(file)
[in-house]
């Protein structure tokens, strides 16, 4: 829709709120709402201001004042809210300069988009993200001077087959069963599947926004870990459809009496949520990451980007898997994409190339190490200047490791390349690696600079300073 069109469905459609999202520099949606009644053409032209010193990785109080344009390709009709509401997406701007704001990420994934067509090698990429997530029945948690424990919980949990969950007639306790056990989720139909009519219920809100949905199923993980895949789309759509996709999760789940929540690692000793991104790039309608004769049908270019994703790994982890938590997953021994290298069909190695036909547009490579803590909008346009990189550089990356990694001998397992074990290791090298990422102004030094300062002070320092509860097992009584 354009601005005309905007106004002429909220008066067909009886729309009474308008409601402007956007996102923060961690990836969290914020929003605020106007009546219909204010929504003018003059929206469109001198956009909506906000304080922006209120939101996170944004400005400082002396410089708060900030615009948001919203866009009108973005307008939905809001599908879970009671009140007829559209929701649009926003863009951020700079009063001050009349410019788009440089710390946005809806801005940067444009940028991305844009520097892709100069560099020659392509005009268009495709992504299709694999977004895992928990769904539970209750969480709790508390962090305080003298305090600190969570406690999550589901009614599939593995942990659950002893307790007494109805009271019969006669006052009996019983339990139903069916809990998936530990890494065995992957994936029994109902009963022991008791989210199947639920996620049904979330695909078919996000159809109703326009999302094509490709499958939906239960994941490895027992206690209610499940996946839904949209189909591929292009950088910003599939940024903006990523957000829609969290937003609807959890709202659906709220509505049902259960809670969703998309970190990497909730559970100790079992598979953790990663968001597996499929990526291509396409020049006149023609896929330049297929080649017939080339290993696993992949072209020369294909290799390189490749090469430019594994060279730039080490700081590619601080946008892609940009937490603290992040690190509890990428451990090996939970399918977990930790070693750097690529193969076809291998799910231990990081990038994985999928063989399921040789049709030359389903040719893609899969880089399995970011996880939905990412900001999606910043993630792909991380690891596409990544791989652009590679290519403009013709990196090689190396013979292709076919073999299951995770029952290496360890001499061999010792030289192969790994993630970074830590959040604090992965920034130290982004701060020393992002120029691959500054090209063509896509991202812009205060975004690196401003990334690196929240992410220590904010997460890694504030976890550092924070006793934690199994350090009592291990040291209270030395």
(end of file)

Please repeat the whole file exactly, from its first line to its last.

[in-house]
């Protein structure tokens, strides 16, 4: 829709709120709402201001004042809210300069988009993200001077087959069963599947926004870990459809009496949520990451980007898997994409190339190490200047490791390349690696600079300073 069109469905459609999202520099949606009644053409032209010193990785109080344009390709009709509401997406701007704001990420994934067509090698990429997530029945948690424990919980949990969950007639306790056990989720139909009519219920809100949905199923993980895949789309759509996709999760789940929540690692000793991104790039309608004769049908270019994703790994982890938590997953021994290298069909190695036909547009490579803590909008346009990189550089990356990694001998397992074990290791090298990422102004030094300062002070320092509860097992009584 354009601005005309905007106004002429909220008066067909009886729309009474308008409601402007956007996102923060961690990836969290914020929003605020106007009546219909204010929504003018003059929206469109001198956009909506906000304080922006209120939101996170944004400005400082002396410089708060900030615009948001919203866009009108973005307008939905809001599908879970009671009140007829559209929701649009926003863009951020700079009063001050009349410019788009440089710390946005809806801005940067444009940028991305844009520097892709100069560099020659392509005009268009495709992504299709694999977004895992928990769904539970209750969480709790508390962090305080003298305090600190969570406690999550589901009614599939593995942990659950002893307790007494109805009271019969006669006052009996019983339990139903069916809990998936530990890494065995992957994936029994109902009963022991008791989210199947639920996620049904979330695909078919996000159809109703326009999302094509490709499958939906239960994941490895027992206690209610499940996946839904949209189909591929292009950088910003599939940024903006990523957000829609969290937003609807959890709202659906709220509505049902259960809670969703998309970190990497909730559970100790079992598979953790990663968001597996499929990526291509396409020049006149023609896929330049297929080649017939080339290993696993992949072209020369294909290799390189490749090469430019594994060279730039080490700081590619601080946008892609940009937490603290992040690190509890990428451990090996939970399918977990930790070693750097690529193969076809291998799910231990990081990038994985999928063989399921040789049709030359389903040719893609899969880089399995970011996880939905990412900001999606910043993630792909991380690891596409990544791989652009590679290519403009013709990196090689190396013979292709076919073999299951995770029952290496360890001499061999010792030289192969790994993630970074830590959040604090992965920034130290982004701060020393992002120029691959500054090209063509896509991202812009205060975004690196401003990334690196929240992410220590904010997460890694504030976890550092924070006793934690199994350090009592291990040291209270030395």